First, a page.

After Monday's news that Seattle's $15 minimum wage experiment is actually lowering low-wage employees' income, restaurant workers in Maine must be feeling pretty prescient. Their minimum wage saga started back in November, when voters approved a referendum raising their minimum wage from $3.75 an hour in 2016 to $12 by 2024.
The intention was to lessen servers' reliance on tips, a plan that only sounded good to people who aren't servers. Since that vote, restaurant workers have lobbied the state legislature to undo the change, arguing it will mean lower income and preferring to maintain the tips system instead. This month, lawmakers voted overwhelmingly in their favor, and Gov. Paul LePage (R) signed the bill into law late last week.
The servers' stance has them at odds with labor activists who insist tipped wages expose restaurant workers to exploitation. "I don't need to be 'saved' [by activists], and I’ll be damned if small groups of uninformed people are voting on my livelihood," said Sue Vallenza, a Maine bartender who saw her tips decrease after the referendum. "You can't cut someone off at the knees like that."
A 2014 law designed to incrementally raise the minimum wage of Seattle's low-income workers up to $15 an hour has apparently backfired, a study conducted by University of Washington economists concluded. The findings show that low-wage employees actually lost an average of $125 a month under the new model, or about $1,500 a year, due to employers' reduced payrolls and hours.
Most alarmingly, "the paper's conclusions contradict years of research on the minimum wage," The Washington Post reports. "Many past studies, by contrast, have found that the benefits of increases for low-wage workers exceed the costs in terms of reduced employment — often by a factor of four or five to one."
Massachusetts Institute of Technology economist David Autor, who reviewed the paper, said the study strikes him as "likely to influence people" and called the work "very credible." "If I were a Seattle lawmaker, I would be thinking hard about the $15 an hour phase-in," said Autor.
Still, the research is in its early stages and has not yet been tested by peer review. But based on the preliminary findings, FiveThirtyEight suggests the Seattle experiment — with the highest minimum wage in the nation, at $13 an hour in 2016 — was possibly a case of being too extreme too quickly.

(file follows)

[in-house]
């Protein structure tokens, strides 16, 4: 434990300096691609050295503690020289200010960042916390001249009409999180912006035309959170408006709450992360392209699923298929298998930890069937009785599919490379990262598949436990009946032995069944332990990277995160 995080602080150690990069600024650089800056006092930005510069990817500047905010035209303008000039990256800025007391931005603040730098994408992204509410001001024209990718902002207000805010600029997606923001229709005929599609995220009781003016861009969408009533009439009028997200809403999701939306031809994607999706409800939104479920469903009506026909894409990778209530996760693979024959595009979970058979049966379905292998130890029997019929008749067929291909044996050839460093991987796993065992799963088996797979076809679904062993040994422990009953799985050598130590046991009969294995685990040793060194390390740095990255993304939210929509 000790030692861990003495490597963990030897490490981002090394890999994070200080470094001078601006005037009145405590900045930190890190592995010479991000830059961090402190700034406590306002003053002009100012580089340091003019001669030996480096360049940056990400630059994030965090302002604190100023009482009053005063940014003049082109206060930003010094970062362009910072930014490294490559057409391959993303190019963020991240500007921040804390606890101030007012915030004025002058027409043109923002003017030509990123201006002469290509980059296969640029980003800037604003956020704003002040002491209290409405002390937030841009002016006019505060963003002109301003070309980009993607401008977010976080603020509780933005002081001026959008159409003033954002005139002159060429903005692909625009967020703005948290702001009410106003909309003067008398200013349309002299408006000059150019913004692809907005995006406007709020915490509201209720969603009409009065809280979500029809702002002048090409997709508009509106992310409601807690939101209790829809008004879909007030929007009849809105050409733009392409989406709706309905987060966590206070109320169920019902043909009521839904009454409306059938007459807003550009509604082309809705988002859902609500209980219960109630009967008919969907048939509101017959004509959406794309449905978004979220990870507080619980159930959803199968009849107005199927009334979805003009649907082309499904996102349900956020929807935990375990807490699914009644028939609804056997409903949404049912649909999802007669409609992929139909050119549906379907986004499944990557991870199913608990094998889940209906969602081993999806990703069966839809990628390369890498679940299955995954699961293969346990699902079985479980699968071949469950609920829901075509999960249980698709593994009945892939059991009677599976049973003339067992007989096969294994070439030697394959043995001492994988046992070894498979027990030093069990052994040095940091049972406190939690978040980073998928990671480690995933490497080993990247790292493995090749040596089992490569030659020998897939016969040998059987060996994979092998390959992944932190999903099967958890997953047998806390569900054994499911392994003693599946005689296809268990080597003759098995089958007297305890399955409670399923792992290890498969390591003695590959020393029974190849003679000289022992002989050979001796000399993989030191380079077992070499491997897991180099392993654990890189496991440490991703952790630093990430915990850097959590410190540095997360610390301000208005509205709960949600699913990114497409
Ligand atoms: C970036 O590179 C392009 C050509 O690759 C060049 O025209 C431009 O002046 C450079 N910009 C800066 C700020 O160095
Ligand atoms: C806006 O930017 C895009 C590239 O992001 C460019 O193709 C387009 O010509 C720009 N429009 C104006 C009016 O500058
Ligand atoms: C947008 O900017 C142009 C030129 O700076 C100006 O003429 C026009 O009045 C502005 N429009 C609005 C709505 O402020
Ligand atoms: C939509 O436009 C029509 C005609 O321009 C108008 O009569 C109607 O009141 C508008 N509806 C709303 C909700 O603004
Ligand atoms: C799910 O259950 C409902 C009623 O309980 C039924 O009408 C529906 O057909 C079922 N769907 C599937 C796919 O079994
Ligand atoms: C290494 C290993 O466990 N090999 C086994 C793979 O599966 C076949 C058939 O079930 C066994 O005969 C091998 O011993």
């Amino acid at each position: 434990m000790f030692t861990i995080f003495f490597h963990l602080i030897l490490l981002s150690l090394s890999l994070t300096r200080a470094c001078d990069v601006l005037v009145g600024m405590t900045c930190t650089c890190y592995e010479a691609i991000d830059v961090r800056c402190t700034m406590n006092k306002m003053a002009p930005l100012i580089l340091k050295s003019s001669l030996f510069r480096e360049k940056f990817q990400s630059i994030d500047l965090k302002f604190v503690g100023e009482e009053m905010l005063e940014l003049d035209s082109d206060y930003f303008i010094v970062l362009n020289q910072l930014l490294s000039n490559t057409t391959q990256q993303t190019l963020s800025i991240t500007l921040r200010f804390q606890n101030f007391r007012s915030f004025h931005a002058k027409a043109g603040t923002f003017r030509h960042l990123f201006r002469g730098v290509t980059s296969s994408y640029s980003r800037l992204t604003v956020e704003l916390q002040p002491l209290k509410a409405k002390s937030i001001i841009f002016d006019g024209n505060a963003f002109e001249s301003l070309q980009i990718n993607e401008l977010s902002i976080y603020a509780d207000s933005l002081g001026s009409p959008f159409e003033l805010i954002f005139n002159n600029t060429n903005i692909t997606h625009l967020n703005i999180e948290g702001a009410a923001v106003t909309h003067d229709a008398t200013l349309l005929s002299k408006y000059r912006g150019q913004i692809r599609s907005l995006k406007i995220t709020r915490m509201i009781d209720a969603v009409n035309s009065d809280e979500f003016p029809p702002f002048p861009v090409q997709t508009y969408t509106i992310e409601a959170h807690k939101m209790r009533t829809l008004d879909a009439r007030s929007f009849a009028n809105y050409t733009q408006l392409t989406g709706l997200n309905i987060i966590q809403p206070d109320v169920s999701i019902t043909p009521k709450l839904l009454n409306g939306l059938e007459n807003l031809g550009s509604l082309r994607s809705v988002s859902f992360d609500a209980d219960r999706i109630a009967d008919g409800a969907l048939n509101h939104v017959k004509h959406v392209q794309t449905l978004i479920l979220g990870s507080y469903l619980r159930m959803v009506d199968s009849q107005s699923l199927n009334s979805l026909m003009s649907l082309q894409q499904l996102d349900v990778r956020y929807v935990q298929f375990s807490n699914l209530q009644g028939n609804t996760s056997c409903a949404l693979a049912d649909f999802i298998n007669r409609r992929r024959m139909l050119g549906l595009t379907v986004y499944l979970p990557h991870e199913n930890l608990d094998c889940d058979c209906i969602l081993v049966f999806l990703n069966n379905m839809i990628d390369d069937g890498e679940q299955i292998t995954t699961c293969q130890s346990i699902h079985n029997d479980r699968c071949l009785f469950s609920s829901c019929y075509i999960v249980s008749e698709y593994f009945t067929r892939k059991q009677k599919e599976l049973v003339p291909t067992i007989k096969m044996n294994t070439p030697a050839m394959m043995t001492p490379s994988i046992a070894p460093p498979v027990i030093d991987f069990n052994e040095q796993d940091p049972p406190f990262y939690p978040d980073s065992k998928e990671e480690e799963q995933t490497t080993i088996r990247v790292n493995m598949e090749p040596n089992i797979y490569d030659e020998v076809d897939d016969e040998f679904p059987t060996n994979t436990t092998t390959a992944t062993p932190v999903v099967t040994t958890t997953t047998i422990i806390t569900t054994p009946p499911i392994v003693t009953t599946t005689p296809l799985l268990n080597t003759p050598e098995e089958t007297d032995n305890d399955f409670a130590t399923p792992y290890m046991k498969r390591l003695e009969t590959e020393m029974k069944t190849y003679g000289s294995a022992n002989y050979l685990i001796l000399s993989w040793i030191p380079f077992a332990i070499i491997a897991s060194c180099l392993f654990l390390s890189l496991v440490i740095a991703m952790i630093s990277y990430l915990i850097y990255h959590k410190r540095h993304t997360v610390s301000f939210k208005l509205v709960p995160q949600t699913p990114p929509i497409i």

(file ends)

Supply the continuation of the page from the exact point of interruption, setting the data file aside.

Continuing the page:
"The literature shows that moderate minimum wage increases seem to consistently have their intended effects, [but] you have to admit that the increases that we're now contemplating go beyond moderate," said economist Jared Bernstein, of the left-leaning Center on Budget and Policy Priorities. "That doesn't mean, however, that you know what the outcome is going to be. You have to test it, you have to scrutinize it, which is why Seattle is a great test case." Jeva Lange
A tentative deal has been reached between California lawmakers and labor unions over raising the state's minimum wage to $15 an hour.
Sources confirmed the deal to the Los Angeles Times on Saturday, and said Gov. Jerry Brown (D) could announce it as early as Monday. Polling in the state suggests that if a minimum wage proposal appeared on a ballot, voters would approve it, and having lawmakers vote on it would save money.
A document viewed by the Times shows that starting on Jan. 1, 2017, the minimum wage would get a boost from $10 to $10.50, followed by another 50 cent increase in 2018, then $1 a year through 2022. Companies that employ fewer than 25 people would have one additional year to reach $15 an hour. Any future increases to minimum wage in the state would be linked to inflation, with the governor having the ability to temporarily put a hold on the increase in case of economic troubles. Catherine Garcia